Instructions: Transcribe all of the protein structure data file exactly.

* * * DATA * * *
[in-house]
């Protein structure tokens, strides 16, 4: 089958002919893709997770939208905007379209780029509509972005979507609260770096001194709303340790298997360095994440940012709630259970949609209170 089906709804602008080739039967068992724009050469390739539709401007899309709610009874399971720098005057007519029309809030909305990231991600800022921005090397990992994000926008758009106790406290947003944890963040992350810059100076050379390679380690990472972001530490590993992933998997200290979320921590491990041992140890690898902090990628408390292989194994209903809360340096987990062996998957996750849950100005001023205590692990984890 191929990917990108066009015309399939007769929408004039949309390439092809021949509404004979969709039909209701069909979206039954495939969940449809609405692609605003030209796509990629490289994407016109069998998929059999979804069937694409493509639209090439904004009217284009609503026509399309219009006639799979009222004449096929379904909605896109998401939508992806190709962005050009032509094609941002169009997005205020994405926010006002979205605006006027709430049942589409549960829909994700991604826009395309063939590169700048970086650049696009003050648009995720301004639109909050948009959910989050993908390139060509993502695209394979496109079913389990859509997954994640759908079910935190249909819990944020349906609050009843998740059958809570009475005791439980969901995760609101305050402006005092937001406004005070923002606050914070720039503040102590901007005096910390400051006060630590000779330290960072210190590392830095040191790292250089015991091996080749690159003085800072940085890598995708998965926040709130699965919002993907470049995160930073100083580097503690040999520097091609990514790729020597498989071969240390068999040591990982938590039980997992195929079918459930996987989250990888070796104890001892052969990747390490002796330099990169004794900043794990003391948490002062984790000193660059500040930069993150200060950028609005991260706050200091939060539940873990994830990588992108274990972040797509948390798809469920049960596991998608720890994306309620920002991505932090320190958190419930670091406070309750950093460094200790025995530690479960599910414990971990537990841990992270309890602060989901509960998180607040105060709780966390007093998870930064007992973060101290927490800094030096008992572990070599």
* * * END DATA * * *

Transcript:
[in-house]
């Protein structure tokens, strides 16, 4: 089958002919893709997770939208905007379209780029509509972005979507609260770096001194709303340790298997360095994440940012709630259970949609209170 089906709804602008080739039967068992724009050469390739539709401007899309709610009874399971720098005057007519029309809030909305990231991600800022921005090397990992994000926008758009106790406290947003944890963040992350810059100076050379390679380690990472972001530490590993992933998997200290979320921590491990041992140890690898902090990628408390292989194994209903809360340096987990062996998957996750849950100005001023205590692990984890 191929990917990108066009015309399939007769929408004039949309390439092809021949509404004979969709039909209701069909979206039954495939969940449809609405692609605003030209796509990629490289994407016109069998998929059999979804069937694409493509639209090439904004009217284009609503026509399309219009006639799979009222004449096929379904909605896109998401939508992806190709962005050009032509094609941002169009997005205020994405926010006002979205605006006027709430049942589409549960829909994700991604826009395309063939590169700048970086650049696009003050648009995720301004639109909050948009959910989050993908390139060509993502695209394979496109079913389990859509997954994640759908079910935190249909819990944020349906609050009843998740059958809570009475005791439980969901995760609101305050402006005092937001406004005070923002606050914070720039503040102590901007005096910390400051006060630590000779330290960072210190590392830095040191790292250089015991091996080749690159003085800072940085890598995708998965926040709130699965919002993907470049995160930073100083580097503690040999520097091609990514790729020597498989071969240390068999040591990982938590039980997992195929079918459930996987989250990888070796104890001892052969990747390490002796330099990169004794900043794990003391948490002062984790000193660059500040930069993150200060950028609005991260706050200091939060539940873990994830990588992108274990972040797509948390798809469920049960596991998608720890994306309620920002991505932090320190958190419930670091406070309750950093460094200790025995530690479960599910414990971990537990841990992270309890602060989901509960998180607040105060709780966390007093998870930064007992973060101290927490800094030096008992572990070599």